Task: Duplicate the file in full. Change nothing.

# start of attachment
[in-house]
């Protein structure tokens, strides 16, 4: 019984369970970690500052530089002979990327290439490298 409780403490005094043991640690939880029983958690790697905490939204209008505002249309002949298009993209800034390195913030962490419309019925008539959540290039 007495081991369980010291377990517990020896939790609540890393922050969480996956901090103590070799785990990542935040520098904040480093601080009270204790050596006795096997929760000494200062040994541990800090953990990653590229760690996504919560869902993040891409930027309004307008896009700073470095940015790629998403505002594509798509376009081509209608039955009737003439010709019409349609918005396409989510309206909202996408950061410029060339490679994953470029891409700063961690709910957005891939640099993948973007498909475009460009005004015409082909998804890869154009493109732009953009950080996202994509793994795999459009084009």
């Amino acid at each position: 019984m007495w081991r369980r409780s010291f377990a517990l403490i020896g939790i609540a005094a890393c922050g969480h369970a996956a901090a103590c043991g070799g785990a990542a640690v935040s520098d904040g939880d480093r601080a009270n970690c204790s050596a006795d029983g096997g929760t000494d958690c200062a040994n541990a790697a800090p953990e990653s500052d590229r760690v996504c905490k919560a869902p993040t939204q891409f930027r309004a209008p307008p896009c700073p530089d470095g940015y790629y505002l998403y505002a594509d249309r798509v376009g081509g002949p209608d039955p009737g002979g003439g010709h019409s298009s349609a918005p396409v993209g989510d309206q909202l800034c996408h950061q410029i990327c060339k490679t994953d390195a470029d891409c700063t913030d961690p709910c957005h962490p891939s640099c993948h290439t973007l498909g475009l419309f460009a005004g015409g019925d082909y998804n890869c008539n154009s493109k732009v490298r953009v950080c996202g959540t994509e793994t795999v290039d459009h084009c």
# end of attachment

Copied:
[in-house]
């Protein structure tokens, strides 16, 4: 019984369970970690500052530089002979990327290439490298 409780403490005094043991640690939880029983958690790697905490939204209008505002249309002949298009993209800034390195913030962490419309019925008539959540290039 007495081991369980010291377990517990020896939790609540890393922050969480996956901090103590070799785990990542935040520098904040480093601080009270204790050596006795096997929760000494200062040994541990800090953990990653590229760690996504919560869902993040891409930027309004307008896009700073470095940015790629998403505002594509798509376009081509209608039955009737003439010709019409349609918005396409989510309206909202996408950061410029060339490679994953470029891409700063961690709910957005891939640099993948973007498909475009460009005004015409082909998804890869154009493109732009953009950080996202994509793994795999459009084009």
């Amino acid at each position: 019984m007495w081991r369980r409780s010291f377990a517990l403490i020896g939790i609540a005094a890393c922050g969480h369970a996956a901090a103590c043991g070799g785990a990542a640690v935040s520098d904040g939880d480093r601080a009270n970690c204790s050596a006795d029983g096997g929760t000494d958690c200062a040994n541990a790697a800090p953990e990653s500052d590229r760690v996504c905490k919560a869902p993040t939204q891409f930027r309004a209008p307008p896009c700073p530089d470095g940015y790629y505002l998403y505002a594509d249309r798509v376009g081509g002949p209608d039955p009737g002979g003439g010709h019409s298009s349609a918005p396409v993209g989510d309206q909202l800034c996408h950061q410029i990327c060339k490679t994953d390195a470029d891409c700063t913030d961690p709910c957005h962490p891939s640099c993948h290439t973007l498909g475009l419309f460009a005004g015409g019925d082909y998804n890869c008539n154009s493109k732009v490298r953009v950080c996202g959540t994509e793994t795999v290039d459009h084009c």